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Aftermath of osteogenesis imperfecta: the disease in adulthood
WG Moorefield; GR Miller
J Bone Joint Surg Am, 1980 Jan 01;62(1):113-119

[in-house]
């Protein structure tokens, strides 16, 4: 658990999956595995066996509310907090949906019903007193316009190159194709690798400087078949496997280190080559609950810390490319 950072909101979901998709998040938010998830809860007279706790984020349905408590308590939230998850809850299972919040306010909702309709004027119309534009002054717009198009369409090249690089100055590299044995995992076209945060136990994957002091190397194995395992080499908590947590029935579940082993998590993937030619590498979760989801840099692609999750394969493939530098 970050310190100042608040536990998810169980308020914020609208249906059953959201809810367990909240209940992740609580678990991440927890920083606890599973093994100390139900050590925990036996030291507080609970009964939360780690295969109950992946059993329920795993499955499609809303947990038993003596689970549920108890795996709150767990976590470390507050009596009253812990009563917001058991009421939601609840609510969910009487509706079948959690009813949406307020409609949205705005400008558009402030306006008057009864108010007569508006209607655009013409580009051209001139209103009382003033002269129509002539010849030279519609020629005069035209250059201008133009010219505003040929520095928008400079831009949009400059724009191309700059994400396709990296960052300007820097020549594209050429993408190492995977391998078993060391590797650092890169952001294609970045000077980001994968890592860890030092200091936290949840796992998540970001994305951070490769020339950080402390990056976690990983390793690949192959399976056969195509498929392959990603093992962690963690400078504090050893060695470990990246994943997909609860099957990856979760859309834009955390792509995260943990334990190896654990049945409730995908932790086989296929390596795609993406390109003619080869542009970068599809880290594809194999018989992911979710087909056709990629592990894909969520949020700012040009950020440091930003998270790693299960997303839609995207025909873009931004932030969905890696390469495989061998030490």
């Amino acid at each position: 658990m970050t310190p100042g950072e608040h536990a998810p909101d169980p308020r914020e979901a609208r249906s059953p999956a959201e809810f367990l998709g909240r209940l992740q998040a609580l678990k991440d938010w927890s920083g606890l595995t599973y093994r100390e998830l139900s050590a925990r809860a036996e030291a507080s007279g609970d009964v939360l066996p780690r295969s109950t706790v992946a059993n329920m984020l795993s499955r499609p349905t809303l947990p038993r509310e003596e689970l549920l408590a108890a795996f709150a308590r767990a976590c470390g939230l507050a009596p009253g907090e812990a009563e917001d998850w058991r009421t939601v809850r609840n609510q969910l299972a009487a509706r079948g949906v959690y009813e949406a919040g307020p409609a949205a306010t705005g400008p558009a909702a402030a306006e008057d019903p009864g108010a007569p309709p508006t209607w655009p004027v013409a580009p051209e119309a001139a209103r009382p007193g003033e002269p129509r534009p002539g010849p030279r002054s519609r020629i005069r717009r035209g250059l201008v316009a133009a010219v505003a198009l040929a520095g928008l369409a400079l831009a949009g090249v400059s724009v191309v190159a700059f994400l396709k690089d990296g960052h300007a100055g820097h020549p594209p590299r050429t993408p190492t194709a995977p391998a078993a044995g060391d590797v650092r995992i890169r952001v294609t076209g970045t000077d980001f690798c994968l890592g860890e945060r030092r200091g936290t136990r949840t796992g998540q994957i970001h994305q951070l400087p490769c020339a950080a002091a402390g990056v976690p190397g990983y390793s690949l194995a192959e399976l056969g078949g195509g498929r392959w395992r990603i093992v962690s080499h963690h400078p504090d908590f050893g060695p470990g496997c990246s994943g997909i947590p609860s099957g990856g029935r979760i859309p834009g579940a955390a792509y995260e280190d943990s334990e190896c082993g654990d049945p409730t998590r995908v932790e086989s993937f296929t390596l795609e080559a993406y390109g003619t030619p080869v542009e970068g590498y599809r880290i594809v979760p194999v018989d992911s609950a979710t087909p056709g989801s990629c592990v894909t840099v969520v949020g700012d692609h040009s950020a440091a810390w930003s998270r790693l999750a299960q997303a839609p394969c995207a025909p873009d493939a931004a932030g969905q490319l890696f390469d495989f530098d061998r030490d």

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To determine the effects of osteogenesis imperfecta and its treatment on adult life, thirty-one patients with osteogenesis imperfecta were examined at an average of nineteen years postoperatively. Seventy-two per cent of the operations that had been performed on these patients in childhood consisted of multiple osteotomies with intramedullary fixation to reduce fracture frequency and prevent bowing of the lower limbs. Only eight patients had remained non-ambulatory, seven of whom had severe long-bone deformity. Based on the study of these patients, we suggest that the severity of diaphyseal tapering and of disease are related; that scoliosis is frequent in adults with osteogenesis imperfecta; that the improvement gained at operation is maintained and enhances ambulation; and that as adults, these patients are generally very productive and socially adaptable individuals.

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